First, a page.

Saturday, March 8, 2014
By Trevor Maxwell firstname.lastname@example.org
LEWISTON — In June 2007, the secrets of partner John D. Duncan were slowly making their way through the hallways of Portland's prestigious Verrill Dana law firm.
His secretary had blown the whistle on him.
Ellie Rommel had given other partners in the firm evidence that Duncan had written checks to himself from the account of an elderly client. There were more personal concerns as well.
Rommel had seen pornography on Duncan's office computer, and claimed he was sending and receiving inappropriate e-mails in connection with a homosexual affair.
As the firm's managing partner, David Warren had the job of figuring out how to respond.
Telling his story to a judge Monday – the first time his account has been aired publicly – Warren conceded that Verrill Dana could have uncovered the full scope of Duncan's financial misconduct earlier than it ultimately did.
But Warren said there was no effort to cover up for Duncan. He defended his cautious approach, and said his decisions about how to proceed that summer hinged on two central beliefs.
First, Warren said, he accepted Duncan's word that he had never stolen from any clients. Duncan initially claimed that he had taken only money that was supposed to go to the partnership.
Secondly, Warren said, he was concerned about Duncan's safety.
"He was basically an emotional wreck," Warren told Justice Donald Alexander of the Maine Supreme Judicial Court.
"I was worried that he was on the edge of committing suicide," Warren said, noting that Duncan was often seen reading the Bible alone in his office. "I did not want to be responsible for pushing him over the edge."
Duncan was expelled from the firm in November 2007, as the extent of his wrongdoing was coming to light through an external audit. He was permanently disbarred and served two years in federal prison for stealing about $300,000 from multiple clients and his Verrill Dana partners.
More than three years after the scandal shook their firm, Warren and five other Verrill Dana lawyers are in Lewiston District Court this week to face allegations that they violated ethics rules.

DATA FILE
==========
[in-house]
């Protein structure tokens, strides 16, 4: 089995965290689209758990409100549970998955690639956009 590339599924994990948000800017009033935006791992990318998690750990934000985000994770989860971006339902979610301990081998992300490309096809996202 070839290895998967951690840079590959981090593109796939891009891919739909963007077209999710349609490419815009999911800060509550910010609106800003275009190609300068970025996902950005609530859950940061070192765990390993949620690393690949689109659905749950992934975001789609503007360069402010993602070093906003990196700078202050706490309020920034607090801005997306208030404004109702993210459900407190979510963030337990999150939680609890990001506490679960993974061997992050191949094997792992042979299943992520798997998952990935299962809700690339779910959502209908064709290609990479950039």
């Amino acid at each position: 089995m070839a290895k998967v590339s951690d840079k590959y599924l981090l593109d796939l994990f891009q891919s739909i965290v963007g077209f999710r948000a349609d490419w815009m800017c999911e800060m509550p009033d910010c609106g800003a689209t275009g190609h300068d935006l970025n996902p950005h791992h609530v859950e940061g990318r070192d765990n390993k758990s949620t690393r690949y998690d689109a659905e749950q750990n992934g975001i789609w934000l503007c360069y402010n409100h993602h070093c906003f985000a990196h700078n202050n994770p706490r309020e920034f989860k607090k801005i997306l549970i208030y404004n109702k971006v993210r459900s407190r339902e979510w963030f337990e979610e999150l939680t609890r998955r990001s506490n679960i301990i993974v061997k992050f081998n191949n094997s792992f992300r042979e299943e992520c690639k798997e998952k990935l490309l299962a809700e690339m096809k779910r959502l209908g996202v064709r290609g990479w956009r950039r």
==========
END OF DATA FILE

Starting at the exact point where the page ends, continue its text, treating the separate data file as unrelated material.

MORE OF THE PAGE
J. Scott Davis, lead counsel for the Maine Board of Bar Overseers, claims the lawyers were wrong to have accepted Duncan's story, and should have immediately begun a thorough investigation of the matter and reported it to the board.
Davis is seeking professional sanctions against Warren and James Kilbreth III, who chaired Verrill Dana's executive board in 2007. Davis also seeks sanctions against Eric Altholz, Mark Googins, Roger Clement Jr. and Juliet Browne, lawyers who served on the firm's executive board at the time.
After opening statements Monday morning, Warren testified for the rest of the day. Rommel is expected to testify today. The hearings could conclude this afternoon or continue into Wednesday.
Justice Alexander will decide whether the lawyers broke any professional rules and whether they should be sanctioned. Possible sanctions range from a simple reprimand to disbarment. All six lawyers remain with Verrill Dana.
The most serious claims are against Warren, who led the firm from 1994 until he stepped down as managing partner in the wake of the scandal.
In his opening statement, Davis told the judge that while Warren was concerned about Duncan's mental health, he was neglecting his duty to protect Verrill Dana's clients.
Rommel pushed for Duncan to be held accountable, even though it was hard for the secretary to do that, Davis said.
"She couldn't work there, knowing what was going on with Duncan," Davis said. "She was the one who was brave enough to finally do something."
On the witness stand, Warren recounted every step he took in connection with the matter in the summer and fall of 2007.
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